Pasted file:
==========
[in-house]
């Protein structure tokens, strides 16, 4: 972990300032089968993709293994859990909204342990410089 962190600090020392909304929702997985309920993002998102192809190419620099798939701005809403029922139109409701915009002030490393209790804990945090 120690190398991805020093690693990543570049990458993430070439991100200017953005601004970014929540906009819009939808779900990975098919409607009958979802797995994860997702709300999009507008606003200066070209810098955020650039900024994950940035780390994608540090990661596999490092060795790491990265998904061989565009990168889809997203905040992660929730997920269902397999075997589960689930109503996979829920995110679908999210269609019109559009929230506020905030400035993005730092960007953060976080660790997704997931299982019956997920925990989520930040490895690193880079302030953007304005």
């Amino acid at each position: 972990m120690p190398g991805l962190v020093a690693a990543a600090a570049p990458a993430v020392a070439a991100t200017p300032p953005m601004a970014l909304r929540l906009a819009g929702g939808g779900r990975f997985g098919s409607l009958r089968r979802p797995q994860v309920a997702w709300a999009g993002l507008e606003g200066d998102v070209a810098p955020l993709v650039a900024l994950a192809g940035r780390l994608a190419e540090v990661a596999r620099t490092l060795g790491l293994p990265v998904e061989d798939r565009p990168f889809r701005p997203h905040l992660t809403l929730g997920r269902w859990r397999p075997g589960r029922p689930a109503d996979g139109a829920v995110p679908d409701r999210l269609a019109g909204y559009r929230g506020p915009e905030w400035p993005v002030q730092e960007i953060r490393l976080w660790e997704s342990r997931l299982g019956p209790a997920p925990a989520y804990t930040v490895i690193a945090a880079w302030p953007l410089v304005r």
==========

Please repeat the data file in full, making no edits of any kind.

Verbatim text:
[in-house]
């Protein structure tokens, strides 16, 4: 972990300032089968993709293994859990909204342990410089 962190600090020392909304929702997985309920993002998102192809190419620099798939701005809403029922139109409701915009002030490393209790804990945090 120690190398991805020093690693990543570049990458993430070439991100200017953005601004970014929540906009819009939808779900990975098919409607009958979802797995994860997702709300999009507008606003200066070209810098955020650039900024994950940035780390994608540090990661596999490092060795790491990265998904061989565009990168889809997203905040992660929730997920269902397999075997589960689930109503996979829920995110679908999210269609019109559009929230506020905030400035993005730092960007953060976080660790997704997931299982019956997920925990989520930040490895690193880079302030953007304005």
């Amino acid at each position: 972990m120690p190398g991805l962190v020093a690693a990543a600090a570049p990458a993430v020392a070439a991100t200017p300032p953005m601004a970014l909304r929540l906009a819009g929702g939808g779900r990975f997985g098919s409607l009958r089968r979802p797995q994860v309920a997702w709300a999009g993002l507008e606003g200066d998102v070209a810098p955020l993709v650039a900024l994950a192809g940035r780390l994608a190419e540090v990661a596999r620099t490092l060795g790491l293994p990265v998904e061989d798939r565009p990168f889809r701005p997203h905040l992660t809403l929730g997920r269902w859990r397999p075997g589960r029922p689930a109503d996979g139109a829920v995110p679908d409701r999210l269609a019109g909204y559009r929230g506020p915009e905030w400035p993005v002030q730092e960007i953060r490393l976080w660790e997704s342990r997931l299982g019956p209790a997920p925990a989520y804990t930040v490895i690193a945090a880079w302030p953007l410089v304005r």